It's time to come clean; I've hinted at this project long enough.
My little hamlet was born 100 years ago this year, when the Grand Trunk Pacific Railway constructed a branch line between Calgary and Edmonton, via Mirror. It was named after the newspaper, The London Daily Mirror -- heaven only knows why! :-)
Anyway, at Mirror, a round house was constructed for a switch point. The community continued to grow, and was incorporated as a Village on July 27, 1912. In 1922 the Grand Trunk Pacific merged with the Canadian National Railway, under the name of the latter (CNR). When steam locomotives gave way to diesel, the round house was no longer required, and was removed. The village was no longer needed as a switch point to the extent it had been. Although there is still some rail car switching going on, the population dwindled, and in 2004 the Village 'downsized' to the status of a Hamlet, under the care of the County of Lacombe. Now sporting a population of 500 on a good day, it remains one of Central Alberta's best-kept secrets: a safe, airy rural community strategically located 1/2-way between the City of Lacombe and the Town of Stettler, 40 minutes NE of Red Deer, 90 minutes south of the provincial capital of Edmonton, and 2 1/2 hours NE of Calgary.
Our 100 Birthday Party will be taking place over the weekend of July 13-15, and the local Museum will be a focus of the celebrations. I'm a history lover, and although I've been here only 3 1/2 years, I love my wee hamlet home, where every street ends in trees. I decided I wanted to do something, and it came to me some months ago to make a quilt. My vision was to sketch out some of the original Mirror landmarks; the best way to do this seemed to be with red work, a type of quilting that became popular in the 1870s -- long before Mirror existed -- but which has experienced revivals from time to time. A neighbour who volunteers at the Mirror & District Museum sent me photos by e-mail, and put me onto a link at the "Virtual Museum" where I found more. I was able to enlarge and print 6 photos from which I sketched embroidery outlines on bleached muslin. I found a couple of neighbours to help, but I have embroidered 3 of the 6 blocks, and am almost finished the fourth. I expect to receive the finished blocks from my friends sometime this week.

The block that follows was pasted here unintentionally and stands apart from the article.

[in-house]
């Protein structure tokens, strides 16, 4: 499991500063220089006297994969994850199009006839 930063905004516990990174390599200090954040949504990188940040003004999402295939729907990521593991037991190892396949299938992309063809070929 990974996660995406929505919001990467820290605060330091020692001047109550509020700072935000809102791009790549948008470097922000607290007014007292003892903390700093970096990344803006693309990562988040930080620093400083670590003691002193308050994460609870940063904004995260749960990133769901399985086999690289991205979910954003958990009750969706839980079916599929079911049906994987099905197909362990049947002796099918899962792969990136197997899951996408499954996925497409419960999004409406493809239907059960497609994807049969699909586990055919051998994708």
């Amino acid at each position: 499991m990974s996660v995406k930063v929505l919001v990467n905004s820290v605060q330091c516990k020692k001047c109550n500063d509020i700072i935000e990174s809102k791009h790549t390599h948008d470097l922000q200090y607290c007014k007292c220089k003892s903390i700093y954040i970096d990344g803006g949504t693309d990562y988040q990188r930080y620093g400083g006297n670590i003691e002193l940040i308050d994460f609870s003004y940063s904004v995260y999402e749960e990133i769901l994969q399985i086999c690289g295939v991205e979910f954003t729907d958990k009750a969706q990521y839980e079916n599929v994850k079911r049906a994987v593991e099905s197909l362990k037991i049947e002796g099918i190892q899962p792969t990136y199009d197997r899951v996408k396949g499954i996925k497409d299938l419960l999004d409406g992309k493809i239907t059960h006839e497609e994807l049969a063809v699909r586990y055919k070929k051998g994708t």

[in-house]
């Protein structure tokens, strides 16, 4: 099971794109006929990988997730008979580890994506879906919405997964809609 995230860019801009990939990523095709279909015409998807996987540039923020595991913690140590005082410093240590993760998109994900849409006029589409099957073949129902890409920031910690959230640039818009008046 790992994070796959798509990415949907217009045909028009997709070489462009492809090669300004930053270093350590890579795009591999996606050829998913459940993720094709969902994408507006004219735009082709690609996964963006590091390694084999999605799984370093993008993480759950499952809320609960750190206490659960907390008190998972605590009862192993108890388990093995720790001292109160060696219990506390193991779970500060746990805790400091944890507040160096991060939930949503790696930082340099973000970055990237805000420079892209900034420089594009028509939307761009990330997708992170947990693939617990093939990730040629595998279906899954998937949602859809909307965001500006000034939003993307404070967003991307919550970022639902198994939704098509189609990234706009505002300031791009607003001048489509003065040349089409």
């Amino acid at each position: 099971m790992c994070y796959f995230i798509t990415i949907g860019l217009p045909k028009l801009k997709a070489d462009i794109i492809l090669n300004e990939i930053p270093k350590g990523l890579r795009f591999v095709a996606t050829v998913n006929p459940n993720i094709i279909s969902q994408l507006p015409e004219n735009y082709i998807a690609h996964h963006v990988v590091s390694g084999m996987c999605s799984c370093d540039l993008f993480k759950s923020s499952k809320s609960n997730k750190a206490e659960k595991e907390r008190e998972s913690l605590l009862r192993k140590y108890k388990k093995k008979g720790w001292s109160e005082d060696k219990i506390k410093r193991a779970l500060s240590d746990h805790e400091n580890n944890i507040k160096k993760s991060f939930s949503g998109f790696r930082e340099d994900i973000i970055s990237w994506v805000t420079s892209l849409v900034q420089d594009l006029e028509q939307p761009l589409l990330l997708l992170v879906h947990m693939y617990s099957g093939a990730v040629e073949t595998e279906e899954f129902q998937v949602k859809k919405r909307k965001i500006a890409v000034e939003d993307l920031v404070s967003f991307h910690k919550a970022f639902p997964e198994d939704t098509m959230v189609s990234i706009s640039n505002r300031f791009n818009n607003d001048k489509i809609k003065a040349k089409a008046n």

The embroidered blocks will be set between six traditional pieced blocks, done in red and white fabric. I was fortunate to find almost 2 metres of Alex Anderson's red work fabric line, which I believe is no longer in production. I offset this with white-on-white fabric from my local quilt shop -- Caroline's Homespun Seasons in Stettler.The blocks will be quilted and then attached together with sashing in the block-by-block method, using red sashing on the front, and white on the back. The backing is wide white cotton backing, also from Homespun.
To date, very few in town know of this project -- but tonight I've been invited to attend a meeting of the Centennial Celebrations Committee, where all will be revealed! (giggle) The plan, you see, is to donate the quilt to the museum to be raffled as a fund-raiser. It will be on display during the Centennial Celebration Weekend and tickets sold then. I imagine the lucky winner will be drawn Sunday afternoon at the closing event(s).
If you're planning a trip through Alberta in July, you just might want to take in the party, and enjoy some old-fashioned entertainment, great food, and perhaps a walk through our pretty hamlet. You can keep apprised of events with the Centennial's Facebook page.
Oh! You want to see some of the Work In Progress? Here it is...
|St. Monica's Anglican Church - est. 1895|
|Mirror Station (no longer standing), built 1911|
|Three Quilted Blocks - Bank (centre) ca. 1912|